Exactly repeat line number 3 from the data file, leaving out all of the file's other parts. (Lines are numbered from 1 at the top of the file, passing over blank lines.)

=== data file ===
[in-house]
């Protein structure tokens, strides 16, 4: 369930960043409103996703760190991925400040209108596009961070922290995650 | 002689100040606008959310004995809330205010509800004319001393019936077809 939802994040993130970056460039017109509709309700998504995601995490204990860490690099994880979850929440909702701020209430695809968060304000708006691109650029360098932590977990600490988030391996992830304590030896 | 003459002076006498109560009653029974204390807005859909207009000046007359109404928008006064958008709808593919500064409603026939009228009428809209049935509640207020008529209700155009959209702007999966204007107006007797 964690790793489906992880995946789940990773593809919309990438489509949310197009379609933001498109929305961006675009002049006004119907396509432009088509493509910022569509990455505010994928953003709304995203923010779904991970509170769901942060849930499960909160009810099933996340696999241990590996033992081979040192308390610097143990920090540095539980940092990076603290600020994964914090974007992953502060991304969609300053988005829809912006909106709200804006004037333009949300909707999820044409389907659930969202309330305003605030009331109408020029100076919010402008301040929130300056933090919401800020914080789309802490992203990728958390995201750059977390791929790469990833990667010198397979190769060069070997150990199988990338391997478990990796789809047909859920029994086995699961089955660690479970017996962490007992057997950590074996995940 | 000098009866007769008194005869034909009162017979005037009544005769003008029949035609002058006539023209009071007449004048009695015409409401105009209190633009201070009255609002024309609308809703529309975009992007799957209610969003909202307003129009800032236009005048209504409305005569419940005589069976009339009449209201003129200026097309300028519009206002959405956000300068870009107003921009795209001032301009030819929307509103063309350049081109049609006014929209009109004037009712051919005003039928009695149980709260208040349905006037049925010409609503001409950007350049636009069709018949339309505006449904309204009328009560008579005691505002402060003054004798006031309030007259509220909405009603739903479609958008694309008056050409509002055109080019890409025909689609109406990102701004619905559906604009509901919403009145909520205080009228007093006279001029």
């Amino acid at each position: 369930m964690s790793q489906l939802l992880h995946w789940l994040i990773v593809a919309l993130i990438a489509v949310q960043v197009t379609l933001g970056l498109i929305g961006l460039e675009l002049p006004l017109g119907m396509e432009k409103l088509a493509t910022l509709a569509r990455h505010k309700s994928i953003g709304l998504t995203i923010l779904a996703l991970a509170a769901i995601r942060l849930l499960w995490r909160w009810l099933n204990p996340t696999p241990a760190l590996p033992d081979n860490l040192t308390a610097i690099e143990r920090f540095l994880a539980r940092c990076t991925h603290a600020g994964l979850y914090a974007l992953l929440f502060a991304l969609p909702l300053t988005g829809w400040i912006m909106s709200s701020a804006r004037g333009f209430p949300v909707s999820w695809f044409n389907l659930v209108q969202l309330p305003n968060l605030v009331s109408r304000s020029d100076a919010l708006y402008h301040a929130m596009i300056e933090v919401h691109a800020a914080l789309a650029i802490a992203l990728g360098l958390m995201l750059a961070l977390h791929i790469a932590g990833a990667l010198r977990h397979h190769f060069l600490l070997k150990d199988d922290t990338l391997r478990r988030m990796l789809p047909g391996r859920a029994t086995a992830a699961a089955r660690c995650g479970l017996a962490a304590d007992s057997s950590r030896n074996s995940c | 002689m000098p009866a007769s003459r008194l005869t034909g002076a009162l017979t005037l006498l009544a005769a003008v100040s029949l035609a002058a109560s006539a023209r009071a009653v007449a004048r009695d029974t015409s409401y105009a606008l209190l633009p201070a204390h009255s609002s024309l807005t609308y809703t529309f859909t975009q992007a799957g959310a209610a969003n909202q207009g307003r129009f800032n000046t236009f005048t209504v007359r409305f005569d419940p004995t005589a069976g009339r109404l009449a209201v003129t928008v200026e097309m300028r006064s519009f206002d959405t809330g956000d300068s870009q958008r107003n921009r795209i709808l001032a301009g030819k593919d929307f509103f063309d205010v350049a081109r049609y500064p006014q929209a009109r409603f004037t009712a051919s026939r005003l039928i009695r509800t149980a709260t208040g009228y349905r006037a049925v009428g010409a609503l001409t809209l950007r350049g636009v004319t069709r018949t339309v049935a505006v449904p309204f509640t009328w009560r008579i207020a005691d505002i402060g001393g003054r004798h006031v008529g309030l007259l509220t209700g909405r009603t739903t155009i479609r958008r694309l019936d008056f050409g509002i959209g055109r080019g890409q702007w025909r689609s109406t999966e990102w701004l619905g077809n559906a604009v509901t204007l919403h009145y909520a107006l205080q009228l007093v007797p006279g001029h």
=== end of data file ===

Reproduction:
């Amino acid at each position: 369930m964690s790793q489906l939802l992880h995946w789940l994040i990773v593809a919309l993130i990438a489509v949310q960043v197009t379609l933001g970056l498109i929305g961006l460039e675009l002049p006004l017109g119907m396509e432009k409103l088509a493509t910022l509709a569509r990455h505010k309700s994928i953003g709304l998504t995203i923010l779904a996703l991970a509170a769901i995601r942060l849930l499960w995490r909160w009810l099933n204990p996340t696999p241990a760190l590996p033992d081979n860490l040192t308390a610097i690099e143990r920090f540095l994880a539980r940092c990076t991925h603290a600020g994964l979850y914090a974007l992953l929440f502060a991304l969609p909702l300053t988005g829809w400040i912006m909106s709200s701020a804006r004037g333009f209430p949300v909707s999820w695809f044409n389907l659930v209108q969202l309330p305003n968060l605030v009331s109408r304000s020029d100076a919010l708006y402008h301040a929130m596009i300056e933090v919401h691109a800020a914080l789309a650029i802490a992203l990728g360098l958390m995201l750059a961070l977390h791929i790469a932590g990833a990667l010198r977990h397979h190769f060069l600490l070997k150990d199988d922290t990338l391997r478990r988030m990796l789809p047909g391996r859920a029994t086995a992830a699961a089955r660690c995650g479970l017996a962490a304590d007992s057997s950590r030896n074996s995940c | 002689m000098p009866a007769s003459r008194l005869t034909g002076a009162l017979t005037l006498l009544a005769a003008v100040s029949l035609a002058a109560s006539a023209r009071a009653v007449a004048r009695d029974t015409s409401y105009a606008l209190l633009p201070a204390h009255s609002s024309l807005t609308y809703t529309f859909t975009q992007a799957g959310a209610a969003n909202q207009g307003r129009f800032n000046t236009f005048t209504v007359r409305f005569d419940p004995t005589a069976g009339r109404l009449a209201v003129t928008v200026e097309m300028r006064s519009f206002d959405t809330g956000d300068s870009q958008r107003n921009r795209i709808l001032a301009g030819k593919d929307f509103f063309d205010v350049a081109r049609y500064p006014q929209a009109r409603f004037t009712a051919s026939r005003l039928i009695r509800t149980a709260t208040g009228y349905r006037a049925v009428g010409a609503l001409t809209l950007r350049g636009v004319t069709r018949t339309v049935a505006v449904p309204f509640t009328w009560r008579i207020a005691d505002i402060g001393g003054r004798h006031v008529g309030l007259l509220t209700g909405r009603t739903t155009i479609r958008r694309l019936d008056f050409g509002i959209g055109r080019g890409q702007w025909r689609s109406t999966e990102w701004l619905g077809n559906a604009v509901t204007l919403h009145y909520a107006l205080q009228l007093v007797p006279g001029h």